Monday, March 30, 2009

Understanding Vintage Wine

By Tommy Hammerman

A vintage wine actually refers to a wine that was made from grapes grown, for the most part, in the same year. Vineyards will go through great lengths to label their bottles with the year associated with that wine when a vintage wine is produced.

The rules of labeling a vintage wine will vary slightly country to country. However, a majority of places will allow a small percentage of the wine to be made from grapes which are not from the same vintage.

Generally, vintage wines are produced in the same production period; in order to preserve the same taste for all bottles of the same vintage. There are many factors that can affect the taste of the wine, such as climate, the soil, the region and even the amount of rain or sunlight received when the grapes are grown.

The purpose of the vintage wines, for most vineyards, is to define a quality of wine for that vineyard, which will also define a standard for the rest of that vineyard's range of wines. This is a method of keeping consistency in this delicate process, as well as showing off the highest quality they can achieve. There are even some vintages which are only produced when the quality of grapes that year are a certain level, thus increasing demand for the beverage by decreasing supply.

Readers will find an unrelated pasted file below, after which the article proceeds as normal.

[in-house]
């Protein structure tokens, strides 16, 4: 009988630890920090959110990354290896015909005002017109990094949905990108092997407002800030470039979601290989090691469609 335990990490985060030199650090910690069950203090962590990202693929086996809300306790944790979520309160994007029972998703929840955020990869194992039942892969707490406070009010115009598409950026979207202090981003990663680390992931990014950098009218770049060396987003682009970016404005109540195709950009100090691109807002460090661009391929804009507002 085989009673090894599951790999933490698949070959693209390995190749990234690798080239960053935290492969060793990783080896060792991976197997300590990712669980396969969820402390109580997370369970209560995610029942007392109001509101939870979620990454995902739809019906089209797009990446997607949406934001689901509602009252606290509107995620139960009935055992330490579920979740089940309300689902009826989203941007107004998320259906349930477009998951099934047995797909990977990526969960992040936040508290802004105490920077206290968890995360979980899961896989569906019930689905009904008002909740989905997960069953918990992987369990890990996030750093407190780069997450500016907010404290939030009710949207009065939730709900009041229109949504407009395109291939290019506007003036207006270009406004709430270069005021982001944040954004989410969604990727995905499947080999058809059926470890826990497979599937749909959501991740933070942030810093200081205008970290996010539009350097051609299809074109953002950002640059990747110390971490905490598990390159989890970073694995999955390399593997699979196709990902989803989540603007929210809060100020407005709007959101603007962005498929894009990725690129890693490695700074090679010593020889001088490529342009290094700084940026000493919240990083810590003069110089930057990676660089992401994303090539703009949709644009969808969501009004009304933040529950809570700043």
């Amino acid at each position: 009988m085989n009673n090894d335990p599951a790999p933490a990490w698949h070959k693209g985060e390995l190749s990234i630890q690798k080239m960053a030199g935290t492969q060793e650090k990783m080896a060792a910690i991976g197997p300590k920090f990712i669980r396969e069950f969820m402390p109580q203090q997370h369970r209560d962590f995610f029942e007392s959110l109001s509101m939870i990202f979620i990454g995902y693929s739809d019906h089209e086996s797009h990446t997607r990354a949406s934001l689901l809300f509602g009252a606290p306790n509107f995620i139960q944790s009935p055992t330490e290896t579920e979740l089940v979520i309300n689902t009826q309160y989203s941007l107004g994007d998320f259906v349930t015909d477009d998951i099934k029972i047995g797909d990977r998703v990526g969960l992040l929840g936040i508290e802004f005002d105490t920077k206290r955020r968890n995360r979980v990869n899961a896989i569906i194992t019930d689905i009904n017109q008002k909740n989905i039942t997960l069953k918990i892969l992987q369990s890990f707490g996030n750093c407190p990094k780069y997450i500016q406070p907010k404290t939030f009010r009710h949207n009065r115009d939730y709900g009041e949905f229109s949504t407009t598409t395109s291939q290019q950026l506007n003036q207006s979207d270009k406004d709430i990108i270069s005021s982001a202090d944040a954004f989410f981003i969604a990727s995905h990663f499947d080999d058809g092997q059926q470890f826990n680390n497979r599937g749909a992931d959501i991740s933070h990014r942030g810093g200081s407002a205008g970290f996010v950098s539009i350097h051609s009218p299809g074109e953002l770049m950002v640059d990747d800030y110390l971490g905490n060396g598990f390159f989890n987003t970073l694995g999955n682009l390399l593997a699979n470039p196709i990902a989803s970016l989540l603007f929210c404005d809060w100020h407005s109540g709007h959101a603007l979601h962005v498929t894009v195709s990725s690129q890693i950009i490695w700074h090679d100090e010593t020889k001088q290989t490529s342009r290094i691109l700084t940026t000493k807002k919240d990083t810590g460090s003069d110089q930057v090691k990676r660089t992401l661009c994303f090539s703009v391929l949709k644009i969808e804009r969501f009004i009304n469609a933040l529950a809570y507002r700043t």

In America, the highest quality vintages are given an AVA or American Viticultural Area label. This label defines that the wine was bottled with at least 95% of the vintage grapes during that year. If a wine doesn't have an AVA, it can still be called vintage, given that 85% of the wine was made from grapes grown in that same annual period.

There are also non-vintage wines, which consist of a blend of grapes or wines of different vintages. This allows for vineyards to keep producing wines when the quality of grapes that year is bad. Some vineyards, such as in France, take this blending to an important style.

There is growing debate over the actual quality of vintage wines as compared to the blended variety. More people claim that the cheaper and low cost blends are just as good as the expensive vintage wines. On the other hand, conservative connoisseurs object to this, and feel that consistency is essential for a high quality wine to be produced. Meanwhile, wine tasting contests are giving support to both sides of the claim.

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